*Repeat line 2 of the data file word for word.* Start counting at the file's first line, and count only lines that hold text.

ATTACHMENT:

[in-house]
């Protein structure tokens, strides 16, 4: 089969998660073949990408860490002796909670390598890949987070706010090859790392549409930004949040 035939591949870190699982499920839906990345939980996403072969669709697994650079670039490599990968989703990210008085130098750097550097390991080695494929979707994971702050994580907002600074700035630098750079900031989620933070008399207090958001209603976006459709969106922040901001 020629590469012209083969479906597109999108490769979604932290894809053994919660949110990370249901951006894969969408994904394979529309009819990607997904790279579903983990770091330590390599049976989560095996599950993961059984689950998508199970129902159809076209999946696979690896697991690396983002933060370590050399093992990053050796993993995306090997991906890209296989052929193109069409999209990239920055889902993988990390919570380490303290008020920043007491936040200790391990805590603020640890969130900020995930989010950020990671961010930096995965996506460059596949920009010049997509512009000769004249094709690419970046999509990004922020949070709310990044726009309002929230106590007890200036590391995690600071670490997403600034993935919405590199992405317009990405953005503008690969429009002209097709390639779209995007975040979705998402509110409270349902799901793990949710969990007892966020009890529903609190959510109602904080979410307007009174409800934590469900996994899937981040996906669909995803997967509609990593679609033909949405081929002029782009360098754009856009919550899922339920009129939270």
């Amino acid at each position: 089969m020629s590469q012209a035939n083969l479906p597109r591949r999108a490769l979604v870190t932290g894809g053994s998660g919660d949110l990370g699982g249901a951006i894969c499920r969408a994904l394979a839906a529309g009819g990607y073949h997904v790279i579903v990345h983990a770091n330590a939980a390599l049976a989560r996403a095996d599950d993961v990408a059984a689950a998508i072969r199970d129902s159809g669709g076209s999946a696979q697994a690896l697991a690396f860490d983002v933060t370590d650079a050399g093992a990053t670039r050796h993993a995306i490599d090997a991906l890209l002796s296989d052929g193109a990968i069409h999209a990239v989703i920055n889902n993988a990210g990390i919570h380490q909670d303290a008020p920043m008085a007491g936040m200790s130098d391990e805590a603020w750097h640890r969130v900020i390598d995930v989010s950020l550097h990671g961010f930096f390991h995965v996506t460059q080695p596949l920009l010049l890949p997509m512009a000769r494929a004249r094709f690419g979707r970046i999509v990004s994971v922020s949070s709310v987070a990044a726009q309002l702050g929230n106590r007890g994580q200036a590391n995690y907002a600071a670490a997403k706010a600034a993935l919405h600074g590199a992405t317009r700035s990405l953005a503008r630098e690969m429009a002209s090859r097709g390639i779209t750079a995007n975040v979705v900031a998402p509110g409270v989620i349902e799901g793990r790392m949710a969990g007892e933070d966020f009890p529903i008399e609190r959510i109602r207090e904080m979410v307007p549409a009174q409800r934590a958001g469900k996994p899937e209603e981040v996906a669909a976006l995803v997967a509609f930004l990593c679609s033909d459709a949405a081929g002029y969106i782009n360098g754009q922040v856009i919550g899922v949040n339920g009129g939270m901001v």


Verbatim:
């Protein structure tokens, strides 16, 4: 089969998660073949990408860490002796909670390598890949987070706010090859790392549409930004949040 035939591949870190699982499920839906990345939980996403072969669709697994650079670039490599990968989703990210008085130098750097550097390991080695494929979707994971702050994580907002600074700035630098750079900031989620933070008399207090958001209603976006459709969106922040901001 020629590469012209083969479906597109999108490769979604932290894809053994919660949110990370249901951006894969969408994904394979529309009819990607997904790279579903983990770091330590390599049976989560095996599950993961059984689950998508199970129902159809076209999946696979690896697991690396983002933060370590050399093992990053050796993993995306090997991906890209296989052929193109069409999209990239920055889902993988990390919570380490303290008020920043007491936040200790391990805590603020640890969130900020995930989010950020990671961010930096995965996506460059596949920009010049997509512009000769004249094709690419970046999509990004922020949070709310990044726009309002929230106590007890200036590391995690600071670490997403600034993935919405590199992405317009990405953005503008690969429009002209097709390639779209995007975040979705998402509110409270349902799901793990949710969990007892966020009890529903609190959510109602904080979410307007009174409800934590469900996994899937981040996906669909995803997967509609990593679609033909949405081929002029782009360098754009856009919550899922339920009129939270």